How to Grow Dahlias
Dahlias are among the showiest of annuals. With a little effort, you can save the tubers for another year.
THERE are shrinking violets and then there are dahlias, which are nothing if not flamboyant. Their flowers can range from dinnerplate size to petite pompoms. Native to the Andes of South America, this daisy-family plant is a tender perennial in most areas of the country, but is hardy outdoors in USDA zones 8 to 10. In zone 7, they can survive winters with a thick layer of protective mulch.
Horticulturists have divided dahlias into 10 classifications, with numerous subcategories and fine distinctions. Because there are so many varieties, choosing dahlias is much more difficult than growing them. However, you can put dahlias into three broad groups: large, medium and small:
Large dahlias range from about 3 to 4 feet tall. The most well-known dahlias in this size range are dinnerplate dahlias, known for their 10- to 12-inch-diameter double flowers. These are best grown in the back of perennial borders with other large perennials. They put on a stunning late-summer and early-fall show, but will require some kind of support to withstand summer winds and rain. Try thick bamboo stakes or whimsical spiral supports.
Medium dahlias, also known as border dahlias, are compact 1- to 2-foot-tall plants. These dahlias look great in the front of a perennial bed mixed with other late-blooming perennials, such as phlox and asters. In addition, all border dahlias can be grown in containers. For something different, consider cactus-flowered dahlias, which have distinctive rolled petals.
Small dahlias are perfect for windowboxes. These 10- to 20-inch plants bloom for a long time and remain fairly compact. You can also use them at the edge of a border or in pots and planters.
Dahlia tubers don't look like much when you plant them. They should be firm and plump. In some cases, you'll see signs of new growth — usually at the point where the tuber joins last year's stem.
Dahlias grow and flower best in a well-drained, sunny site. They like warm weather and will not tolerate frost, so don't rush to plant them outdoors. Plant your dahlias in beds about the same time as you'd plant corn—when the soil has warmed. Most dahlias will begin flowering by midsummer.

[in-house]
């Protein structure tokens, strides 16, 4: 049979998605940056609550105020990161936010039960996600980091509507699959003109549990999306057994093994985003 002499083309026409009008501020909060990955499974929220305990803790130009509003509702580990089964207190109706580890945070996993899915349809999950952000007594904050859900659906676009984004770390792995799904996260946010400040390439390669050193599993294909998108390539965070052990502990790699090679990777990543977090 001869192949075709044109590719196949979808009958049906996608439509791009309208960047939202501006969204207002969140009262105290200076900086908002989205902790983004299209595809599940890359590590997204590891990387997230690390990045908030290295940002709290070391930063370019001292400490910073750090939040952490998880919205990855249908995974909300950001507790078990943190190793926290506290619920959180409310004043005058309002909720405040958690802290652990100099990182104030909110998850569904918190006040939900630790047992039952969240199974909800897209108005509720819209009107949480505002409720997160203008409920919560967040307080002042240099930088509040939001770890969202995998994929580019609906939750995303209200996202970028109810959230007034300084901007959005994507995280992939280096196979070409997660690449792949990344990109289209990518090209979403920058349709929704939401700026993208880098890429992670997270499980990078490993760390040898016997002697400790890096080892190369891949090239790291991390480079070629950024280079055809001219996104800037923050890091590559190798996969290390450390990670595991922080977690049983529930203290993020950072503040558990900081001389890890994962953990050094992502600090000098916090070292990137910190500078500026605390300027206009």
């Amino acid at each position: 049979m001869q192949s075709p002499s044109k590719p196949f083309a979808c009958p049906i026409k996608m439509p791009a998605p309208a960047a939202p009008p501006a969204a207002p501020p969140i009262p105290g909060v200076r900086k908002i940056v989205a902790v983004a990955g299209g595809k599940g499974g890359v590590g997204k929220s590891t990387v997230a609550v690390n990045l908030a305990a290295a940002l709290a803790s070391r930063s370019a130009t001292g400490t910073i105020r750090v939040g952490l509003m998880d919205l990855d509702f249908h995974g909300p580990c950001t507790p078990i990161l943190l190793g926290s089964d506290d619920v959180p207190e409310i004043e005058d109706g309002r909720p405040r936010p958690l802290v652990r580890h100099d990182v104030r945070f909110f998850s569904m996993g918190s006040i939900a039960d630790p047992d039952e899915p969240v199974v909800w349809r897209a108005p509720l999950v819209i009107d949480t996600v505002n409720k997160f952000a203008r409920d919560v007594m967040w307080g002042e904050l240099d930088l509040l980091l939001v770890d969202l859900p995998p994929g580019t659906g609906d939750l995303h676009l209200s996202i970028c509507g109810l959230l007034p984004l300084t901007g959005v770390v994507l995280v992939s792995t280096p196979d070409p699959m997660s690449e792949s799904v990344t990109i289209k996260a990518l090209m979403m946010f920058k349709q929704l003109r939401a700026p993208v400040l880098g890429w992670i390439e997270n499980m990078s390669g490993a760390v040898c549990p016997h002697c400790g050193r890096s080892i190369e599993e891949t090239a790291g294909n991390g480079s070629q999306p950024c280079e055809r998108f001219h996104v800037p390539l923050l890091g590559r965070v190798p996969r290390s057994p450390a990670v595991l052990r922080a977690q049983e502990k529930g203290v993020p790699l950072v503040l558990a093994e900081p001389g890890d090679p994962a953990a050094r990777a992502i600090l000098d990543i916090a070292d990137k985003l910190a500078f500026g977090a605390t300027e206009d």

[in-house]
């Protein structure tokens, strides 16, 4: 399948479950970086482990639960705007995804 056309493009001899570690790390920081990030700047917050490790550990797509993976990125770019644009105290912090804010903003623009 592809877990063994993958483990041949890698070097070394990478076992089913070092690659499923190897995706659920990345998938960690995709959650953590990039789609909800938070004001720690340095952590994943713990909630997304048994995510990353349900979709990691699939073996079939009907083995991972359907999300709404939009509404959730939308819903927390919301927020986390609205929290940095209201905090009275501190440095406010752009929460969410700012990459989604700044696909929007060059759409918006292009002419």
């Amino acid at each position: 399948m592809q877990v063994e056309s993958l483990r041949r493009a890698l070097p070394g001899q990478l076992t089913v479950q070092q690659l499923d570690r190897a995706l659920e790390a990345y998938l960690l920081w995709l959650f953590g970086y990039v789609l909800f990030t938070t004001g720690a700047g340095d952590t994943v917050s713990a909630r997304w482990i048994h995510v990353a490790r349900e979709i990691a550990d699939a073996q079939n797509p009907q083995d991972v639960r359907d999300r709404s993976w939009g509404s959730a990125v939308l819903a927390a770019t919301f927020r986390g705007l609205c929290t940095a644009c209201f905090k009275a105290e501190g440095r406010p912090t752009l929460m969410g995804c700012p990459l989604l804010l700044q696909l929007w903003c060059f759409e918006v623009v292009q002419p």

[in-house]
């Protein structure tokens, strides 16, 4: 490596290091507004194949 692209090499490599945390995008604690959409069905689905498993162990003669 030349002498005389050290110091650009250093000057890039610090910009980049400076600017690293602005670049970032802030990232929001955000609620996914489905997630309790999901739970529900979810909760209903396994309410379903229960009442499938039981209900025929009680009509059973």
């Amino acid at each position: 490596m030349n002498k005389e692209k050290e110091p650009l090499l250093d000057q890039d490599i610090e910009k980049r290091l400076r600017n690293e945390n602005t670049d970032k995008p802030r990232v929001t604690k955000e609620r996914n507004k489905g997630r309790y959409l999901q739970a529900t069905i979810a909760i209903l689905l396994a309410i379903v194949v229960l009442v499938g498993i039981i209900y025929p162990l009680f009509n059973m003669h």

If you live in a cold climate and want to get an early start, you can start your dahlia tubers in 1-gallon pots about two to three weeks before your last expected frost date. Once they've sprouted, place the pots under grow lights or in front of a sunny window (a south-facing window is best). After danger of frost has passed, transplant them gently into their garden location.
To plant all but the diminutive-sized dahlia types, dig a 6- to 12-inch-deep hole and amend the soil with compost. If the soil drains poorly, mix in some fine gravel. Backfill the hole with native soil and plant the tubers 2 to 4 inches deep, and about 1 to 3 feet apart, depending on the variety. Growth begins in 14 to 20 days.
Tall varieties, such as dinnerplate dahlias, will need support or staking to keep the heavy blooms from falling over. A simple wood stake is fine, but you can also use round tomato cages or Rainbow Spiral Supports, which are quickly covered by lush foliage. Just make sure to put the stakes or cages in place before the plants get large. To create a bushier plant, pinch off the top growth of the dahlia shoots above the third set of leaves while plants are still young. Shorter varieties are naturally bushier and won't need pinching.
Summer and Fall Care
Fertilize dahlias monthly with a water-soluble, organic fertilizer that's formulated for flowers. Avoid using a high-nitrogen fertilizer, or you'll get lots of green growth with little flowering. Mulch with straw or shredded bark to keep weeds to a minimum and retain moisture. Water regularly, especially during dry periods. Cut blossoms for indoor flower arrangements and remove old blossoms to encourage more branching and flower production. Despite a relatively short vase life, dahlias make gorgeous bouquets.
Dahlias are tender annuals, but you can overwinter them pretty easily. In fall, after the first frost has blackened the foliage, cut off all but 2 to 4 inches of top growth, and carefully dig tubers without damaging them. (See details in the slideshow, below.) Allow tubers to dry for a few days in a frost-free location, out of direct sunlight. Once dried, remove any excess soil, leaving 1 to 2 inches of stem. Store each clump of tubers in a ventilated box or basket. Fill the box with slightly moistened sand, peat moss or vermiculite and place it in a cool, dry location with temperatures that remain between 45 and 55 degrees F. Check tubers periodically through winter for rotting and drying out. If the tubers appear shriveled, mist them lightly with water. If any start to rot, trim the rotted portion of the clump so it won't spread. The tubers are fragile, so be careful when handling them.
When warm weather arrives, you can plant the overwintered tubers and begin the cycle again.
How to Save Dahlia Tubers for Another Year
Photos: Kathy LaLiberte